¶ 10 On the same date that Russell filed his response, the trial court entered an order that indicated that the parties were not present but were represented by counsel and that it had reviewed the pleadings and found no need for an evidentiary hearing. The order provided that the motion to dismiss was granted, the court finding that "Russell has no standing pursuant to 750 ILCS 5/607 et al."[4] The order further provided that respondents were granted 28 days to file a fee petition. However, the record does not indicate that such a petition was ever filed in the trial court. No report of proceedings pursuant to Illinois Supreme Court Rule 323 (eff. Dec. 13, 2005) has been filed with this court with respect to the trial court's November 21, 2012, ruling.

¶ 11 ANALYSIS

¶ 12 On appeal, Russell claims that the trial court erred in granting respondents' motion to dismiss pursuant to section 2-619(a)(9) without first holding an evidentiary hearing on the issue of his standing to pursue grandparent visitation. The grandparent visitation statute provides that "[g]randparents, great-grandparents, and siblings of a minor child, who is one year old or older, have standing to bring an action in circuit court by petition, requesting visitation in accordance with" its provisions. 750 ILCS 5/607(a-3) (West 2012). However, the statute further provides, in pertinent part:

"any grandparent, great-grandparent, or sibling may file a petition for visitation rights to a minor child if there is an unreasonable denial of visitation by a parent and at least one of the following conditions exists:
(D) the child is born out of wedlock, the parents are not living together, and the petitioner is a maternal grandparent, great-grandparent, or sibling of the child born out of wedlock[.]" 750 ILCS 5/607(a-5)(1)(D) (West 2012).

Russell claims that the pleadings and accompanying exhibits raised a disputed issue of fact precluding a dismissal under section 2-619(a)(9) and requiring an evidentiary hearing on the question of whether respondents were living together.

¶ 13 "The purpose of a section 2-619 motion to dismiss is to dispose of issues of law and easily proved issues of fact at the outset of litigation." Van Meter v. Darien Park District, 207 Ill.2d 359, 367 (2003). Specifically, section 2-619(a)(9) permits involuntary dismissal where "the claim asserted against defendant is barred by other affirmative matter avoiding the legal effect of or defeating the claim." 735 ILCS 5/2-619(a)(9) (West 2012); Van Meter, 207 Ill.2d at 367. An "affirmative matter" in a section 2-619(a)(9) motion is "something in the nature of a defense" which, although the moving party admits the legal sufficiency of the complaint, negates the cause of action completely. (Internal quotation marks omitted.) Van Meter, 207 Ill.2d at 367.

¶ 14 For purposes of a section 2-619(a)(9) motion to dismiss, the defendant bears the initial burden to prove the affirmative matter defeating the plaintiff's claim. Epstein v. Chicago Board of Education, 178 Ill.2d 370, 383 (1997). "The 'affirmative matter' asserted by the defendant must be apparent on the face of the complaint or supported by affidavits or certain other evidentiary materials." Epstein, 178 Ill.2d at 383.

"Once a defendant satisfies this initial burden of going forward on the section 2-619(a)(9) motion to dismiss, the burden then shifts to the plaintiff, who must establish that the affirmative defense asserted either is 'unfounded or requires the resolution of an essential element of material fact before it is proven.' " Epstein, 178 Ill.2d at 383 (quoting Kedzie & 103rd Currency Exchange, Inc. v. Hodge, 156 Ill.2d 112, 116 (1993)).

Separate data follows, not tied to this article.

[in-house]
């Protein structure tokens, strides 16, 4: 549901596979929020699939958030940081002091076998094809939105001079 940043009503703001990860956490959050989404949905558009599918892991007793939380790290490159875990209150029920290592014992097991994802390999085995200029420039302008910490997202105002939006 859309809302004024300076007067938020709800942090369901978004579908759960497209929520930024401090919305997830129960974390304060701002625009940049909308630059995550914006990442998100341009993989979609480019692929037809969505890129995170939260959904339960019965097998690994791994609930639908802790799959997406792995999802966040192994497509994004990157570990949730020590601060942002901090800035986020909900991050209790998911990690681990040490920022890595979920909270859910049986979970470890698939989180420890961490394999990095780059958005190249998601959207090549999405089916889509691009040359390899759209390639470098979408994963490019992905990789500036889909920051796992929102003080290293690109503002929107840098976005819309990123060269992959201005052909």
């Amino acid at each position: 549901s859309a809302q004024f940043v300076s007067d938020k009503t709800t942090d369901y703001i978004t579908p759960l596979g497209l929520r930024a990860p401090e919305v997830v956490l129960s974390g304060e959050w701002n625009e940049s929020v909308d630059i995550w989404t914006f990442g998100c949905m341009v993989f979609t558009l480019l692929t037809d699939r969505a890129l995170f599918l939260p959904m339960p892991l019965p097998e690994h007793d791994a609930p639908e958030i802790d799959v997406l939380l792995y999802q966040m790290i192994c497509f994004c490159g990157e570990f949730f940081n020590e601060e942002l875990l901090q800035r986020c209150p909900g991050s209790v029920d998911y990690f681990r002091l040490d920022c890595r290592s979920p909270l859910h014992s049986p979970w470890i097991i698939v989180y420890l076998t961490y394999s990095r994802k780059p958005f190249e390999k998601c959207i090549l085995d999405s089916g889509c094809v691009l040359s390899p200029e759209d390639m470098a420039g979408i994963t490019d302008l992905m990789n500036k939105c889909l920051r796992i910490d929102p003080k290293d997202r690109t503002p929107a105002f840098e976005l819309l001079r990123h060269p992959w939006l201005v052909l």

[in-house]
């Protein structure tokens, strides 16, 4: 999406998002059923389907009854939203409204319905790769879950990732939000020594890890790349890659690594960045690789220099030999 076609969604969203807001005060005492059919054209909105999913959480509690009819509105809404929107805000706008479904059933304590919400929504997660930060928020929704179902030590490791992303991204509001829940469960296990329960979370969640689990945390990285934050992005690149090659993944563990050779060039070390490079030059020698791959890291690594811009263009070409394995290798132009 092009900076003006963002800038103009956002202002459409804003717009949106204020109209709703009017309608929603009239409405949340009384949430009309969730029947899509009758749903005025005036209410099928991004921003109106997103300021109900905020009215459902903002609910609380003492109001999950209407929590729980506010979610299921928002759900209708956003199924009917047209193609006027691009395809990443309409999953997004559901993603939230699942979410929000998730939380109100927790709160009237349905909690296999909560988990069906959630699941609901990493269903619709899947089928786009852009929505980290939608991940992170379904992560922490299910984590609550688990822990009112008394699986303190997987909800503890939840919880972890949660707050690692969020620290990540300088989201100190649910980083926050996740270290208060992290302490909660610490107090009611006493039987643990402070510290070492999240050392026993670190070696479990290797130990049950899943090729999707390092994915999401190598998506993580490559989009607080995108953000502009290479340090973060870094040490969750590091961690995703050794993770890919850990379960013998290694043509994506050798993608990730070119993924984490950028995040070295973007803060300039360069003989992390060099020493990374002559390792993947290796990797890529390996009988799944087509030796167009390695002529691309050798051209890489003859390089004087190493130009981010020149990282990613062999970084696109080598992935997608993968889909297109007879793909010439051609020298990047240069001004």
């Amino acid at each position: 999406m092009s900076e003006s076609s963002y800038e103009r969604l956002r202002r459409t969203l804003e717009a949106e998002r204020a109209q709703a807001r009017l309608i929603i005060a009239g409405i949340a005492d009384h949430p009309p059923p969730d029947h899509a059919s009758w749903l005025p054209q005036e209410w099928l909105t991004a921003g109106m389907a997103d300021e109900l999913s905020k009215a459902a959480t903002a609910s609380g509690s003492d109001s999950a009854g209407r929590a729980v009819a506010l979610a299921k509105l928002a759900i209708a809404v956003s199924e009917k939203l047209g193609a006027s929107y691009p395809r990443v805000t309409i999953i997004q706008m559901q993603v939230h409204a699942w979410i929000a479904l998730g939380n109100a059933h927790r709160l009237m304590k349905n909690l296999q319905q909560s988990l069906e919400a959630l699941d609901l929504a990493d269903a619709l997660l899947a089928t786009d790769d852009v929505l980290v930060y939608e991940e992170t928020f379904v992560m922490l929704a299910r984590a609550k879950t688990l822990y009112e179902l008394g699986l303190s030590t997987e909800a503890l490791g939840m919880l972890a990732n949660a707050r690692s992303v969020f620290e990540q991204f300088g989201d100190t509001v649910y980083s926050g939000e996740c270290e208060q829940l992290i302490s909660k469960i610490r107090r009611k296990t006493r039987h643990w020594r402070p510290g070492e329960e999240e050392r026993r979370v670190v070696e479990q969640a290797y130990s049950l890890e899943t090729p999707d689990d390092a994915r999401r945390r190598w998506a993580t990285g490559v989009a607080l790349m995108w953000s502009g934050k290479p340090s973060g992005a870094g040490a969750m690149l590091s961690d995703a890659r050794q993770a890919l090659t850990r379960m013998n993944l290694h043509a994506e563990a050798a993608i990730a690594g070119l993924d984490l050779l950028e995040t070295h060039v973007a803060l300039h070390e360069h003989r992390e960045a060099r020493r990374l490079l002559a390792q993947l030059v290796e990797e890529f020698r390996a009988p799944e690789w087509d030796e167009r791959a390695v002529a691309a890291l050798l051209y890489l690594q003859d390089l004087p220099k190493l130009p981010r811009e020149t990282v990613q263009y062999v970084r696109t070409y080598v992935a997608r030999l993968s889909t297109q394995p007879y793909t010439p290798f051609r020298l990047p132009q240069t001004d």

"The plaintiff may establish this by presenting 'affidavits or other proof.' " Epstein, 178 Ill.2d at 383 (quoting 735 ILCS 5/2-619(c) (West 1992)). We review a section 2-619 dismissal de novo. Van Meter, 207 Ill.2d at 368.

¶ 15 Affidavits in connection with motions under section 2-619 are controlled by Illinois Supreme Court Rule 191 (Ill. S.Ct. R. 191 (eff. Jan. 4, 2013)). Rule 191(a) provides:

"[A]ffidavits submitted in connection with a motion for involuntary dismissal under section 2-619 shall be made on the personal knowledge of the affiants; shall set forth with particularity the facts upon which the claim, counterclaim, or defense is based; shall have attached thereto sworn or certified copies of all documents upon which the affiant relies; shall not consist of conclusions but of facts admissible in evidence; and shall affirmatively show that the affiant, if sworn as a witness, can testify competently thereto." Ill. S.Ct. R. 191(a) (eff. Jan. 4, 2013).

¶ 16 Respondents' sworn affidavits averring that they live together provide the necessary affirmative matter that could defeat Russell's section 607(a-5)(1)(D) claim for visitation. The affidavits state facts within the personal knowledge of each respondent and otherwise fully comport with the requirements of Rule 191. As a result, respondents satisfied their burden of going forward on the section 2-619 motion to dismiss.

¶ 17 The burden then shifted to Russell to establish that the affirmative matter asserted by respondents was either unfounded or required the resolution of an essential element of material fact before it could be proven. Epstein, 178 Ill.2d at 383. Russell attempts to prevent dismissal of his claim by relying on his affidavit and the Cook County sheriff's returns of service to show that respondents do not live together. These submissions are not competent evidence pursuant to Rule 191.

¶ 18 In his affidavit, Russell admitted in paragraph 9 that he did not know whether respondents were living together. Such an admission, absent any other evidence that respondents were not living together, would generally end the inquiry. Russell follows this statement with his contention in paragraph 11 that he does not believe respondents are living together. A statement of belief is certainly not a statement made on the basis of personal knowledge but rather is a conclusion that is not competent evidence under Rule 191. Outboard Marine Corp. v. Liberty Mutual Insurance Co., 154 Ill.2d 90, 132 (1992).